When meeting the refined professional that Harold Glass is today, it’s hard to picture him as a young man in a hard hat and work boots, laboring at a construction site on a hot, summer day.
Today, Glass is a Professor of Health Policy at the University of the Sciences in Philadelphia and Senior Research Fellow at the Centre for Evidence Based Policy, Kings College, the University of London. He is the founder of two companies, both of which he has since sold.
However, one summer during his doctoral education, Glass supported himself by working in the Hamilton Hall library—and as a construction worker on a building site off US 15-501. He remembers the experience with clarity.
“It was very hard, after having worked all day in construction, to focus on doing research,” he says.
That is one of the reasons Glass, who received his Ph.D. in Political Science from the University of North Carolina at Chapel Hill, is committed to supporting The Graduate School’s Summer Research Fellowship program. Thanks to private donors such as Glass, dozens of graduate students have received the opportunity to focus exclusively on their dissertation research over a summer. These students, primarily within the humanities and social and behavioral sciences, would normally have needed to interrupt their research to support themselves during this time.
In the 2010-2011 academic year, Glass provided funding that enabled two graduate students to receive summer fellowships. For the 2011-2012 academic year, he provided funding that made five summer fellowships possible. And for the summer of 2013, Glass is providing funding that will enable 10 graduate students to focus exclusively on their research.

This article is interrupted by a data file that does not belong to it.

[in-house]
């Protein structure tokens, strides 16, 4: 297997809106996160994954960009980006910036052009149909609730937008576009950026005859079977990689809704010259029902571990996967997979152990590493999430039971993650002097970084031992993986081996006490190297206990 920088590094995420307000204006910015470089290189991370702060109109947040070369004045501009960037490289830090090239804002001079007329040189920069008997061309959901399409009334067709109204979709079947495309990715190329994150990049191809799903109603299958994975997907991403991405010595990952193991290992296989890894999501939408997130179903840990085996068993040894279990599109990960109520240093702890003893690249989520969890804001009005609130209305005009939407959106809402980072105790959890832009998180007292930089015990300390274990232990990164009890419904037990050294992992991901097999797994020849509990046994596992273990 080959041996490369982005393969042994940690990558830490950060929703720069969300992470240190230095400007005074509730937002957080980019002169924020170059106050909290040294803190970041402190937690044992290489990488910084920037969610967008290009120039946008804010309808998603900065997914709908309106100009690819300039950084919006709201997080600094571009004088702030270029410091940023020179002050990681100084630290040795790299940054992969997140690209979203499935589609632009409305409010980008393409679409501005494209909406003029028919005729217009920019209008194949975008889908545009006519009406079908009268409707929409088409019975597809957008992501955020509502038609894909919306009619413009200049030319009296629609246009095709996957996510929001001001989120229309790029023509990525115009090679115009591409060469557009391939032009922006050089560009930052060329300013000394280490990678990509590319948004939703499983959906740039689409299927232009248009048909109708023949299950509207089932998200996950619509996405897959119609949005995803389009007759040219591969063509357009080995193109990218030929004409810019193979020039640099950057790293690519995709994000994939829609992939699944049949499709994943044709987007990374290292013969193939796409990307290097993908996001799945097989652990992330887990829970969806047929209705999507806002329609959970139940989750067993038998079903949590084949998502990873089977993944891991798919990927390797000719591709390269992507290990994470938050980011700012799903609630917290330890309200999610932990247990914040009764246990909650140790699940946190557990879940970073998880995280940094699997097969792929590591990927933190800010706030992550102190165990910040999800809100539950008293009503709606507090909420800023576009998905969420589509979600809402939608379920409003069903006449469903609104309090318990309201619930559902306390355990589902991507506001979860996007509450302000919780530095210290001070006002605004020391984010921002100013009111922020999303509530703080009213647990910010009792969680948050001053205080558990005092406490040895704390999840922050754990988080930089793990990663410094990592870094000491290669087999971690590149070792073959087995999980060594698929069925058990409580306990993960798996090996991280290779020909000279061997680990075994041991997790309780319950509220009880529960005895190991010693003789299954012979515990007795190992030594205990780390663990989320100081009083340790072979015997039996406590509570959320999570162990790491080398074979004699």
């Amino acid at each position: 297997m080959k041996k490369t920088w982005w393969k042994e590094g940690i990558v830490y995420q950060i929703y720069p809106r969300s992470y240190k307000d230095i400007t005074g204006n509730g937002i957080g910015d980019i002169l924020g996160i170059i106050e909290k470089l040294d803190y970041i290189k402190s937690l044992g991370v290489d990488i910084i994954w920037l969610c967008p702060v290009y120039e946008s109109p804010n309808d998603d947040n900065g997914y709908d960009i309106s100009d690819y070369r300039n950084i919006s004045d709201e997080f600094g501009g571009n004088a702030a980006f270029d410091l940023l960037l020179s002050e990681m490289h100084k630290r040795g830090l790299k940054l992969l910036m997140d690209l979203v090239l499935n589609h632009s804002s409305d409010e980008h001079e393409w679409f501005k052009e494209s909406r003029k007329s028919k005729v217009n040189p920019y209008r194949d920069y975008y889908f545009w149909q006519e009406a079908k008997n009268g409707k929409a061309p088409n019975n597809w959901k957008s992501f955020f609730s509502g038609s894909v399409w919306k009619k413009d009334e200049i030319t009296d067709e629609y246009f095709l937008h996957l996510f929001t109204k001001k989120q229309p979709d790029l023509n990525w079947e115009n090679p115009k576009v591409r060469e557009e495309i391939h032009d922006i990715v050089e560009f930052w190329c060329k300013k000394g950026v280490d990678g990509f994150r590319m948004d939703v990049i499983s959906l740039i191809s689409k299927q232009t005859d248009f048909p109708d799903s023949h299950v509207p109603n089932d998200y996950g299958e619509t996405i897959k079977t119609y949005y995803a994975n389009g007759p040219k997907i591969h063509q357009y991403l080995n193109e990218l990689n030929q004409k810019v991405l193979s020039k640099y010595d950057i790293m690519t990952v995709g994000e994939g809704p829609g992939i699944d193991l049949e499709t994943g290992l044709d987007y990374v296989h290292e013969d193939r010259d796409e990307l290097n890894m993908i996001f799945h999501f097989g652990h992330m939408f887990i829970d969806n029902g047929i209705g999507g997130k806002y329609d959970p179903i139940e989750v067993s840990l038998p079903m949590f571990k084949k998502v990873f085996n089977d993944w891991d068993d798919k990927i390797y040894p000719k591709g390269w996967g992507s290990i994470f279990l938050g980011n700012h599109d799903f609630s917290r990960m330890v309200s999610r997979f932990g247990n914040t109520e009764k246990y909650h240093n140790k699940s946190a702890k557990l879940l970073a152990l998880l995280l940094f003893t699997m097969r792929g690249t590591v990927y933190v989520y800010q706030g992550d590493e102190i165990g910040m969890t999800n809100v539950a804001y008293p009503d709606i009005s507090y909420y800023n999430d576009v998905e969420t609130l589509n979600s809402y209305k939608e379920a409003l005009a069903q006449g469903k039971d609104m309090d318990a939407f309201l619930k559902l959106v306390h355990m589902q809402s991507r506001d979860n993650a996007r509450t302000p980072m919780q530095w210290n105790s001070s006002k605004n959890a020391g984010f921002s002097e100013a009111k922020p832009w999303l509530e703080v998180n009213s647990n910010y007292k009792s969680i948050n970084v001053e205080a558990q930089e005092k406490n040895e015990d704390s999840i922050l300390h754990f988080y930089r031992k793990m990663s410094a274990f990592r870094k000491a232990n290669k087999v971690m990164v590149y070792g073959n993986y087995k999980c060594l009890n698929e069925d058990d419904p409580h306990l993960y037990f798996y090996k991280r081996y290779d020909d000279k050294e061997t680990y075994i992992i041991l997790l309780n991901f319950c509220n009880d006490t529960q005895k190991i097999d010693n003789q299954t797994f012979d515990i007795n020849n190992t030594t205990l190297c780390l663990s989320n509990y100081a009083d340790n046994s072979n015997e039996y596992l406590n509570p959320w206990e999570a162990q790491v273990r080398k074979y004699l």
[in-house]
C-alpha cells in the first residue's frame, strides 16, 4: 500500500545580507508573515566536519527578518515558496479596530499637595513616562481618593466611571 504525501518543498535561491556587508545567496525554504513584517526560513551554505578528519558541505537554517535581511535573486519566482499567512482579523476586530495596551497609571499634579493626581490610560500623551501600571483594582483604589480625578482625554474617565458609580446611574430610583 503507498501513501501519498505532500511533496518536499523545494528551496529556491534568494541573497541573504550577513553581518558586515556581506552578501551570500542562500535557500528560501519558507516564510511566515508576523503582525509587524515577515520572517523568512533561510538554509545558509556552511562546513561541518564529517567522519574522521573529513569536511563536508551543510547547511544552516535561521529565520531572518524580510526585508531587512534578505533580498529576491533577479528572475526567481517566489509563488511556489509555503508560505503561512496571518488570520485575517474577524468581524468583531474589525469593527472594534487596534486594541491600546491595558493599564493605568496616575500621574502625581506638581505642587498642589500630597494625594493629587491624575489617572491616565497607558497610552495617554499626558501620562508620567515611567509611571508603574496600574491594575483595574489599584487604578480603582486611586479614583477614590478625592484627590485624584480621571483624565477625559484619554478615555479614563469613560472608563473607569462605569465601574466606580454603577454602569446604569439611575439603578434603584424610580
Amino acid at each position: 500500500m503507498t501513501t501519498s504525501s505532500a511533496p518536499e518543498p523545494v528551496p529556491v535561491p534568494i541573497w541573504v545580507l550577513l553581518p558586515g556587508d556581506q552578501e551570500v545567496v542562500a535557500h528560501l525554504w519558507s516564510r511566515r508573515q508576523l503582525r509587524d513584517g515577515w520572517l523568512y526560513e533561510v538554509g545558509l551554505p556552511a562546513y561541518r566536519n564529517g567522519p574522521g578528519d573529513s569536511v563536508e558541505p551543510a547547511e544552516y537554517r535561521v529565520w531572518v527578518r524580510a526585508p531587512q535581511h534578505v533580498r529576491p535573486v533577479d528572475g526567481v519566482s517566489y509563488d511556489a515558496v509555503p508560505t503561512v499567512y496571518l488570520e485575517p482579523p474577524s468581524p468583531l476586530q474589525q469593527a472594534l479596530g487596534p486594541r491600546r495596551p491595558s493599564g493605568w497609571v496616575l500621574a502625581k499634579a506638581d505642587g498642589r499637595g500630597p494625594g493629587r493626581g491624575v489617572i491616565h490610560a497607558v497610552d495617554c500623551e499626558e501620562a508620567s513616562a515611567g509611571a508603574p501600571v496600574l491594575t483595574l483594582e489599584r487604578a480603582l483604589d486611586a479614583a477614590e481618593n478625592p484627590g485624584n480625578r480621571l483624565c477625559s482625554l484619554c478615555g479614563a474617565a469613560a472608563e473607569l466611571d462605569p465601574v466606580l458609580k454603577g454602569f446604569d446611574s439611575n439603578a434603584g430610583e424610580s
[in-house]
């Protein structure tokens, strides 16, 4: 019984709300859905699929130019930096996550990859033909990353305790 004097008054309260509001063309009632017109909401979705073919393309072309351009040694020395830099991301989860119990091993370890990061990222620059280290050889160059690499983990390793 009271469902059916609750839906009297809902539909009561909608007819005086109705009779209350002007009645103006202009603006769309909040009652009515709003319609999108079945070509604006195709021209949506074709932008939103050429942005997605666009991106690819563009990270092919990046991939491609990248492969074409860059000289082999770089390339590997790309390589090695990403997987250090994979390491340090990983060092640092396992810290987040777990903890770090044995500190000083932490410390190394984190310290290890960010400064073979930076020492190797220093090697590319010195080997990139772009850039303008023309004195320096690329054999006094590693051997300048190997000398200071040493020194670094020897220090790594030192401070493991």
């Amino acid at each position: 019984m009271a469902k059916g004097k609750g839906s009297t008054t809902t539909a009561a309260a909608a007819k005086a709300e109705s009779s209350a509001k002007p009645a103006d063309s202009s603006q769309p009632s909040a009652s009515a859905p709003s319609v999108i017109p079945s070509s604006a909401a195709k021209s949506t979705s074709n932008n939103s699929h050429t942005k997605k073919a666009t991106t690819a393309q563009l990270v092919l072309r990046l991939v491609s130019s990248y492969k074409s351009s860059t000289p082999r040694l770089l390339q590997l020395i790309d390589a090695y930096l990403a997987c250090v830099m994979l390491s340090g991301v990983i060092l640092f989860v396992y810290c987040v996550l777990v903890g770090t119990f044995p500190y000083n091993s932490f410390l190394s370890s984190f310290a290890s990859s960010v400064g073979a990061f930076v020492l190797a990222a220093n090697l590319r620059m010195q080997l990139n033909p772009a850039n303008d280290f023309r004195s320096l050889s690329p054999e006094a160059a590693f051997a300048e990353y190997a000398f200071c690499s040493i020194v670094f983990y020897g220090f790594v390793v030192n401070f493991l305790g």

Glass also generously gives his time to supporting graduate education at Carolina as a member of the Graduate Education Advancement Board.
“Harold is determined to do all he can to help graduate students at Carolina, and I am truly inspired by his financial commitment toward graduate student success,” said Steve Matson, Dean of The Graduate School. “As both a member of the academy and a businessman, he also offers a deeply valuable perspective on these students’ needs and on the skills they will need to successfully navigate a rapidly changing workforce.”
In his work with doctoral students, Glass is constantly connecting to the “big intellectual leap” these students take in pursuing original research and structuring that research into a dissertation. “You are undertaking such a large step where you present your ideas and your argument so your work is different than what anyone has done before. Then you must say, ‘This is my work and I will share it with everyone in the world.'”
The process is even more difficult when financial challenges potentially interrupt that work.
“Eliminating students’ financial road-blocks enables them to contribute their ideas to the world much faster,” Glass says. “And that benefits everyone.”